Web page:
“The real issue is that the Fed has expanded its tool kit so dramatically…” –Andrew Huszar
In line with our theme of outlandish and immoral (in my opinion) Fed policy a former Fed official calls QE a backdoor bailout of Wall Street, which anyone with two functioning brain cells knows to be the case. The Andrew Huszar Op/Ed (Wall Street Journal) Confessions of a Quantitative Easer is I suppose old news, but it illustrates what we have been hammering on for so long now; that Fed policy is serving to pump the stock market and pump up the wallets of asset owners.
QE gets about 10 times the notoriety of ZIRP, but I’ll still maintain that it is this evil tool in the Fed’s ‘tool kit’ that is the main and continuing blight on the system as it not only rewards asset owners and speculators, but punishes those least able to speculate due to limited funds.
Please review this chart again and behold the rigged market. Anyone arguing that the bull market in US stocks is normal is being intellectually dishonest. Yet like agent Mulder I want to believe in the healthy bull story*, but I have to believe the data that has drawn the lines on the chart above.
Many people would consider a drop in the S&P 500 to the 1550-1600 area to be a bad thing. But if the bull is real, and if a secular bull market truly has been created out of manipulation of the T bond market (QE’s bond buying and ZIRP’s 0% rates) then a pullback to test that zone would be normal, would it not? It would feel bad but in reality a successful test of the big breakout would launch the grand new bull. SPX has to drop down to test support sooner or later, doesn’t it?
Well no, it doesn’t because the other side of the coin in the post’s title is ‘When Good is Bad’, meaning that an upside blow off in markets – if that is what is fomenting – would be very bad, as in ‘Silver 2011′ bad, for the stock market with a successful test of support unlikely. That is because a manic blow off would be a terminal event.
We have talked about what is negative for the US stock market. From the signal in the banks vs. S&P 500 to a young uptrend in long-term T bonds vs. the S&P 500. Here is the 2011-2014 market leading BKX-SPX in breakdown mode.
Throw in a bearish divergence in the Equity Put/Call ratio, an elevated Gold-Silver ratio right at resistance and Junk bond vs. Treasury/Investment Grade and the signs of a bearish market are not only there, they have manifested in some pretty good downside in the growth and momentum areas.
But aside from the Dow and Tranny already noted, there are other things that bears should pay attention to, starting as we often do with the Semiconductor index.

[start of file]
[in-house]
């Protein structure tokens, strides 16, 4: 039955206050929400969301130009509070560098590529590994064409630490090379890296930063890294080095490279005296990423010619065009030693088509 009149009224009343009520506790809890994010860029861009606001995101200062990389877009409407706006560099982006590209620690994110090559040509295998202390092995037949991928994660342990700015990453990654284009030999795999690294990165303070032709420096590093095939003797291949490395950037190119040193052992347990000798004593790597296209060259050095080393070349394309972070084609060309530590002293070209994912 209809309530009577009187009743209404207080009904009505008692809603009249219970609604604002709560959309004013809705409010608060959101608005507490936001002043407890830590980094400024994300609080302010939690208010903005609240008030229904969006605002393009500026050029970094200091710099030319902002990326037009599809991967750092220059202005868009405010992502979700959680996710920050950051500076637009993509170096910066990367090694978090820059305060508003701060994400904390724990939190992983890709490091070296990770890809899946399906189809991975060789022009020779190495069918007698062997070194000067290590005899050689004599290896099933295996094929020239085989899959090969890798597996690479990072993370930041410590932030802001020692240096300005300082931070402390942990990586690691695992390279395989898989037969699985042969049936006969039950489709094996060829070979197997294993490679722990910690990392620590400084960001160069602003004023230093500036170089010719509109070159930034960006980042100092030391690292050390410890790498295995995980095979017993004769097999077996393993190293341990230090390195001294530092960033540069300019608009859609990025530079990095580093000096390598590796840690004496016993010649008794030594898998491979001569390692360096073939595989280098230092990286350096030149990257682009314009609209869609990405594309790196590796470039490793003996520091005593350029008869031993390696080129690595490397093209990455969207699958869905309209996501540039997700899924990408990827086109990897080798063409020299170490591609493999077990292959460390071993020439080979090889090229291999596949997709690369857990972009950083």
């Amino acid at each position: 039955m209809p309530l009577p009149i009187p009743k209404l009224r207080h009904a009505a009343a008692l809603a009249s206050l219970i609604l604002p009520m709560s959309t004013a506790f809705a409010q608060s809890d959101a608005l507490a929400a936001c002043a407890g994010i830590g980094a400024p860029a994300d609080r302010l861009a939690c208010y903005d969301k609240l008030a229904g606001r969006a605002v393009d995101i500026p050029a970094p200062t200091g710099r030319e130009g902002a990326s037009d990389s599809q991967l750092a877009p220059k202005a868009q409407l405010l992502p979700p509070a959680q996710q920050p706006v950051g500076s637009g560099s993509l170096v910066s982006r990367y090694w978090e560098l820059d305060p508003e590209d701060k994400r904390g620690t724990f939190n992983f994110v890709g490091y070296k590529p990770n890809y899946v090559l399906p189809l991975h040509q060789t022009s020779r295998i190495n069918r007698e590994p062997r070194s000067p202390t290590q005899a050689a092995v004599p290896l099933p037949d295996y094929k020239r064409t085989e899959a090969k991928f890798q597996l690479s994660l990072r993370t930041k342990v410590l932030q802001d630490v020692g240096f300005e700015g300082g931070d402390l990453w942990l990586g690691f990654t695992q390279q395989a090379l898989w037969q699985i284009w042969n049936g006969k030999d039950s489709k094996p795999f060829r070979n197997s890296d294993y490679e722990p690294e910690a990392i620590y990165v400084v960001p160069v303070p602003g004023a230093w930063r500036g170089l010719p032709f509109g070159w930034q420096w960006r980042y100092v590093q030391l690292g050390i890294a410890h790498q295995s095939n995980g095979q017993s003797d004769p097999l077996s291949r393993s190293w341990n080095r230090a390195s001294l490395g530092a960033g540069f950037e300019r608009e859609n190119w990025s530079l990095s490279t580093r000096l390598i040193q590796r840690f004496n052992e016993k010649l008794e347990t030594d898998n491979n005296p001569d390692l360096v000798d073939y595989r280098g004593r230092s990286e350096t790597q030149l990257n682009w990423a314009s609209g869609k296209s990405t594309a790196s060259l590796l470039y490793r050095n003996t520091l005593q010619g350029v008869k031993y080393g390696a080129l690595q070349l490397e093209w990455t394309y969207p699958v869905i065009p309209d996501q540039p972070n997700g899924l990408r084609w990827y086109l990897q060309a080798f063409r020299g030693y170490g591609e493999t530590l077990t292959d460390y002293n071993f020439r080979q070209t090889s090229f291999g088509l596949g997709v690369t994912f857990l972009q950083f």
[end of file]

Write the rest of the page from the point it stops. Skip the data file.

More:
Zero Interest Rate Policy (ZIRP) was instigated by a credit induced collapse of the US financial system and perpetuated in December of 2008 by desperate financial policy makers as a fix to problems they created in the first place.
In reality, it is simply an epic distortion of normal economic signals that cleaned up the mess created by previous policy distortions (like the commercial credit bubble of the Greenspan era) by systematically (5+ years and running) main lining new distortions into the system.
So in addition to this picture, which could one day hang in a monetary museum with the title ‘Grandma and Her Savings Account Bail Out Wealthy Asset Owners’, let’s take a walk down memory lane and marvel at some other pictures created by this policy…
Along with the highly publicized loss of leadership from big tech, the US stock market is now in danger of losing another, and possibly more important leader, the piggies or banking sector.
While the weekly chart of BKX has not yet broken down, it is very close to doing so after sporting a negative RSI divergence for the better part of the last year. We should not jump the gun with bearish scenarios, but as always we want to be among those looking forward and ready, just like in 2007, which was the last time BKX-SPX began to roll over in earnest.
Ukraine war hype, China demand drop, GOFO mysteries… these are the short term noise inputs on the gold sector.
US Treasury bond yield spreads, gold vs. commodities (i.e. the ‘real’ price of gold), gold vs. the stock market… these are some of the fundamental considerations that actually matter and they have taken a hit since January.
It is easy to say ‘I am bullish in the big picture’ (measured in years) but it is not so easy to actively manage in the smaller pictures (measured in days, weeks and months) with all of the above noise inputs and more bombarding the poor individual player.
We use shorter term charts to manage the shorter time frames. Daily charts have most recently indicated a bearish set up as bear flags formed across the precious metals complex (with the exception of silver, which never got going to begin with) last week. Weekly charts continue to indicate that an extended and oh so grinding bottom may be forming, but that includes the potential for ups and downs, also known as volatility.